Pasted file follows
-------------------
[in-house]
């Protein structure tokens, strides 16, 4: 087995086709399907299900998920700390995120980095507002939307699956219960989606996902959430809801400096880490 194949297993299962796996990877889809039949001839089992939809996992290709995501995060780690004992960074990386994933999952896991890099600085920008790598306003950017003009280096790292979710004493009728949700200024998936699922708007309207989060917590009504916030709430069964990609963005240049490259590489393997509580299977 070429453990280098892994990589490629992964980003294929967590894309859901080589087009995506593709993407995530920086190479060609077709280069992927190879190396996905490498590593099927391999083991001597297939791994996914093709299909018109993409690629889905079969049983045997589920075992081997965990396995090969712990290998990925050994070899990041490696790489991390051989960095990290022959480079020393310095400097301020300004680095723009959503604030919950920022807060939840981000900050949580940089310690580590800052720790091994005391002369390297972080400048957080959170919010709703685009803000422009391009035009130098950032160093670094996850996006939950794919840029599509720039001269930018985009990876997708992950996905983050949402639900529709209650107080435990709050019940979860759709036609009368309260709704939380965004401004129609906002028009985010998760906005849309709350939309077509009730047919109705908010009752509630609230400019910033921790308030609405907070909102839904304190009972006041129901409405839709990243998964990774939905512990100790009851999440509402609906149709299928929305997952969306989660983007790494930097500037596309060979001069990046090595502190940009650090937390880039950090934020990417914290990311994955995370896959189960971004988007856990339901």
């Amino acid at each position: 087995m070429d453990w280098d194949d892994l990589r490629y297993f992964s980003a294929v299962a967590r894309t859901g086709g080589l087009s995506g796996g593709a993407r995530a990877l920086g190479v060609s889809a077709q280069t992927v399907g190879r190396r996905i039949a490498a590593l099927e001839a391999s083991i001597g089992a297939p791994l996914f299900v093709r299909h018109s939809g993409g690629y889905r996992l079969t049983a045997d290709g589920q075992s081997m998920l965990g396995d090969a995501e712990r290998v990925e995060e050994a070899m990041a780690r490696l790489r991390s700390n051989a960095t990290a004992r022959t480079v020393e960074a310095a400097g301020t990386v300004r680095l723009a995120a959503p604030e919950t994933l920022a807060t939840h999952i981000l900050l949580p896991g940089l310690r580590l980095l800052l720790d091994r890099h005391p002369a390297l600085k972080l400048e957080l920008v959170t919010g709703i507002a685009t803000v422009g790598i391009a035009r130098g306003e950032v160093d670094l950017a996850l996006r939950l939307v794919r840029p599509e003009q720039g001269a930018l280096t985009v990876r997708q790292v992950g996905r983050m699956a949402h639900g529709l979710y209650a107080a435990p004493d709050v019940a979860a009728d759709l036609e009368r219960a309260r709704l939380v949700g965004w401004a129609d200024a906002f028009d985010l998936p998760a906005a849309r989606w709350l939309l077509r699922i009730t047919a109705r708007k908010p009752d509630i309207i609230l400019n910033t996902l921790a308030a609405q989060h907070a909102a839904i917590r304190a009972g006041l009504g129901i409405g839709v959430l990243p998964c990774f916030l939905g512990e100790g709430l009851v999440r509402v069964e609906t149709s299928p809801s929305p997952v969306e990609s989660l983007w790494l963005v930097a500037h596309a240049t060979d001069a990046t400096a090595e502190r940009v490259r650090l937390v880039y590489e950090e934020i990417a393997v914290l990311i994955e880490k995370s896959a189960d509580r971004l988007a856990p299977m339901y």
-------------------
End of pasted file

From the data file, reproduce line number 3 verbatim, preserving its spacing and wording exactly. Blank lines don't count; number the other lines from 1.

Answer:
């Amino acid at each position: 087995m070429d453990w280098d194949d892994l990589r490629y297993f992964s980003a294929v299962a967590r894309t859901g086709g080589l087009s995506g796996g593709a993407r995530a990877l920086g190479v060609s889809a077709q280069t992927v399907g190879r190396r996905i039949a490498a590593l099927e001839a391999s083991i001597g089992a297939p791994l996914f299900v093709r299909h018109s939809g993409g690629y889905r996992l079969t049983a045997d290709g589920q075992s081997m998920l965990g396995d090969a995501e712990r290998v990925e995060e050994a070899m990041a780690r490696l790489r991390s700390n051989a960095t990290a004992r022959t480079v020393e960074a310095a400097g301020t990386v300004r680095l723009a995120a959503p604030e919950t994933l920022a807060t939840h999952i981000l900050l949580p896991g940089l310690r580590l980095l800052l720790d091994r890099h005391p002369a390297l600085k972080l400048e957080l920008v959170t919010g709703i507002a685009t803000v422009g790598i391009a035009r130098g306003e950032v160093d670094l950017a996850l996006r939950l939307v794919r840029p599509e003009q720039g001269a930018l280096t985009v990876r997708q790292v992950g996905r983050m699956a949402h639900g529709l979710y209650a107080a435990p004493d709050v019940a979860a009728d759709l036609e009368r219960a309260r709704l939380v949700g965004w401004a129609d200024a906002f028009d985010l998936p998760a906005a849309r989606w709350l939309l077509r699922i009730t047919a109705r708007k908010p009752d509630i309207i609230l400019n910033t996902l921790a308030a609405q989060h907070a909102a839904i917590r304190a009972g006041l009504g129901i409405g839709v959430l990243p998964c990774f916030l939905g512990e100790g709430l009851v999440r509402v069964e609906t149709s299928p809801s929305p997952v969306e990609s989660l983007w790494l963005v930097a500037h596309a240049t060979d001069a990046t400096a090595e502190r940009v490259r650090l937390v880039y590489e950090e934020i990417a393997v914290l990311i994955e880490k995370s896959a189960d509580r971004l988007a856990p299977m339901y």